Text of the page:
Activision Blizzard has excelled expectations by posting revenues of $981 million for its first quarter in 2009, along with profits rising to $189 million, all driven by a strong slate lucrative franchises such as Guitar Hero, Call of Duty, and World of Warcraft.
Those figures had smashed analyst expectations, as well as the group’s own revenues target of $860 million.
The publisher also provided figures which excluded revenue deferred from online-enabled games, such as monthly subscription income from World of Warcraft, yet even here the group saw Q1 revenues at $724 million and net profits at $111 million. Analysts expected $598.5 million for the quarter.
Despite this, the publisher has once again posted a conservative outlook for Q2, expecting revenue (again, excluding deferred sales) to be at $775 million, while Wall Street foresees the group hitting $840.6 million.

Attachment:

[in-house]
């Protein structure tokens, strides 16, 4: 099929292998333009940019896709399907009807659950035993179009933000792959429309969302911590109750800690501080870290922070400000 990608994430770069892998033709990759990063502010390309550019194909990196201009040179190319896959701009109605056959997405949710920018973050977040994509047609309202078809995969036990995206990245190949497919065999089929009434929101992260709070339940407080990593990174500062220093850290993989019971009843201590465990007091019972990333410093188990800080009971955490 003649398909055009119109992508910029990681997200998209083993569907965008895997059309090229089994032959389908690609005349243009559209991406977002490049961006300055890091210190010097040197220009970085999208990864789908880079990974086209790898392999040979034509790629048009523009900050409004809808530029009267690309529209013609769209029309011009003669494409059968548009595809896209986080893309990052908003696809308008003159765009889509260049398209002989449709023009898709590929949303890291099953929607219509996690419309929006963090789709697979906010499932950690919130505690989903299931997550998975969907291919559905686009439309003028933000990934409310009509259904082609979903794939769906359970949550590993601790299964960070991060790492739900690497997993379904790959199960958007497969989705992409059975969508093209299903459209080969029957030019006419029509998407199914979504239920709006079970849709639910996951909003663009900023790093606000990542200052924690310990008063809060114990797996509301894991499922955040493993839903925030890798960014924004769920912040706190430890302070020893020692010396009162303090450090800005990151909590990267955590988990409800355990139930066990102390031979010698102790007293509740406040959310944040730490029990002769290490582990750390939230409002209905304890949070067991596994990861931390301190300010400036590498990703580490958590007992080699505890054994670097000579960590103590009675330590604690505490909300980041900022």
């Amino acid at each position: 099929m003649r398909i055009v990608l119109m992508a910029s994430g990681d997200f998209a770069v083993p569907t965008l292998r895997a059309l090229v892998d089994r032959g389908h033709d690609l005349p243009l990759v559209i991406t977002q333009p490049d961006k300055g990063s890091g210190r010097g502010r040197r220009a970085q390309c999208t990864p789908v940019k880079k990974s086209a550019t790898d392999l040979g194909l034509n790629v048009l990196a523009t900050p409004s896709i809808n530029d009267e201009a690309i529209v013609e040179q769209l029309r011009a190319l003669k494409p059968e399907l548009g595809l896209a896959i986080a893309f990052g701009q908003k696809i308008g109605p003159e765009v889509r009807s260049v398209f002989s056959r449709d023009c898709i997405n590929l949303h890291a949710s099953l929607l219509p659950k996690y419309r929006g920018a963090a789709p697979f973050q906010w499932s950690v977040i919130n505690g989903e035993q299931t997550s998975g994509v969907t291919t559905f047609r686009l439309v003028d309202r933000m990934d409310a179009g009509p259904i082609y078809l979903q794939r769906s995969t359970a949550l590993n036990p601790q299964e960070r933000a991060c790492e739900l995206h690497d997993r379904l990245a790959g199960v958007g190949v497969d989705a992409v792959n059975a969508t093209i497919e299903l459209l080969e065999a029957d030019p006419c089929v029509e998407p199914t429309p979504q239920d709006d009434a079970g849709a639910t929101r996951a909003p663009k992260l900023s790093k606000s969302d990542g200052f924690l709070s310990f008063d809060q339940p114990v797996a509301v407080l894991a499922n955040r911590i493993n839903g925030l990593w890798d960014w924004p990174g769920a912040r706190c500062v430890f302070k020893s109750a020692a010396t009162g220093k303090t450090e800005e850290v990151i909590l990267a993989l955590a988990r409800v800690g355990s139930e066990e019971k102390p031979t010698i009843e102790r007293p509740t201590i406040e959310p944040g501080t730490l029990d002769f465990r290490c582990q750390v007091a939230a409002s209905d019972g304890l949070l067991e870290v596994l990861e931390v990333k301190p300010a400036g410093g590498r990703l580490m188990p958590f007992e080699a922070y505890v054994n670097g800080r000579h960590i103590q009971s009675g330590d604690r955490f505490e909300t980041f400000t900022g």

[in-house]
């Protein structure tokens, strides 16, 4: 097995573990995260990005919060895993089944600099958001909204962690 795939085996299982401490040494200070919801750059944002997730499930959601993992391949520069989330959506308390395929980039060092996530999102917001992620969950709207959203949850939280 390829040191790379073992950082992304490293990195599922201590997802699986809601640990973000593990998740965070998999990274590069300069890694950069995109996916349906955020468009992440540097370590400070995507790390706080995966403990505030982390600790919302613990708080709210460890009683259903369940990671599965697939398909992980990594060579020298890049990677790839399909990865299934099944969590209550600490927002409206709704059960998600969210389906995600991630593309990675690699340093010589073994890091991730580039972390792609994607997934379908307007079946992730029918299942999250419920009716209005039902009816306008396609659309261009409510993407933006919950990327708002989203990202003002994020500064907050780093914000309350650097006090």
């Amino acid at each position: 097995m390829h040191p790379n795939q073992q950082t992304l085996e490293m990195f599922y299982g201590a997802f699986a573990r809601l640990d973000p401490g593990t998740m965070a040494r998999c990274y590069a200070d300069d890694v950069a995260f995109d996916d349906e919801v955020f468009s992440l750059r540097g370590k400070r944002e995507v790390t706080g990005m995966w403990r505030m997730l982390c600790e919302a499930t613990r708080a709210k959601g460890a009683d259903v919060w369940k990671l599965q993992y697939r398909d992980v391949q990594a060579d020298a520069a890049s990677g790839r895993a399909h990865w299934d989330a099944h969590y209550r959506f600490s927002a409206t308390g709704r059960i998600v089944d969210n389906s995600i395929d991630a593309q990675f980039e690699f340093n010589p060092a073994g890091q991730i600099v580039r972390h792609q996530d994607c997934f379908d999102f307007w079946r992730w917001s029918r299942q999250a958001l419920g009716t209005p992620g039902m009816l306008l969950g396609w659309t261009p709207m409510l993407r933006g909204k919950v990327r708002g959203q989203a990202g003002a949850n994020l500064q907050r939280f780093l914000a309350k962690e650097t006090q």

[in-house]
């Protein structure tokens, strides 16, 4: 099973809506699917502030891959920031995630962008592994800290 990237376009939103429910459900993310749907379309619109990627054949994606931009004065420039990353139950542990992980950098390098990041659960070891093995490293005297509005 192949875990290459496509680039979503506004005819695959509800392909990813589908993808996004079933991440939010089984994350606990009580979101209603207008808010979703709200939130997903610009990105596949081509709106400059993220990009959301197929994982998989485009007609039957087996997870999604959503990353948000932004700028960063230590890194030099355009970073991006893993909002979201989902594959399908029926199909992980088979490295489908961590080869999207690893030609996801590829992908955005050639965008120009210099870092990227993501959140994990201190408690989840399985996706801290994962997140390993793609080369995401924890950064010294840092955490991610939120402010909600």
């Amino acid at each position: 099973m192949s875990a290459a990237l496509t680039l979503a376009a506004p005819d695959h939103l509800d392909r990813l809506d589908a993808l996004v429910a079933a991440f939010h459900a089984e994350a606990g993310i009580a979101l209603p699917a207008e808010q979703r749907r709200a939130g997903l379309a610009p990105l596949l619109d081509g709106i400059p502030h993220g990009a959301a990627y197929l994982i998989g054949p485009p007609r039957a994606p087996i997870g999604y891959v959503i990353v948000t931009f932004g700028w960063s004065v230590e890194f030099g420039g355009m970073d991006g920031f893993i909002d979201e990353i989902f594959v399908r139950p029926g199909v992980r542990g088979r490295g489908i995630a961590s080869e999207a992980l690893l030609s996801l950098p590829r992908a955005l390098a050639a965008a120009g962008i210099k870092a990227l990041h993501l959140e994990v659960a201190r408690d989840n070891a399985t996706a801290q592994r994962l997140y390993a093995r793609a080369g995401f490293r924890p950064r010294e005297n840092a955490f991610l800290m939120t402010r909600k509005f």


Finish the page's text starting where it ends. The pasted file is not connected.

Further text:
For the entire year, however, Activision Blizzard had raised its financial outlook by $100 million in total revenues to $4.8 billion.
“For the quarter, we were the number one third-party console and handheld publisher in North America and the number one third-party publisher for the Nintendo Wii platform worldwide,” said CEO Bobby Kotick, citing data provided by the NPD Group, ChartTrack and Gfk.
Kotick added that the group plans to release its “strongest video game slate, based on some of the industry's most profitable franchises.”
“Our better-than-expected first quarter results were driven by strong global consumer response to the Call of Duty and Guitar Hero franchises and Blizzard Entertainment's World of Warcraft, despite challenging economic times,” he added.
Due to the timing of the Activision Blizzard merger, the company could not provide comparisons to last year's first quarter.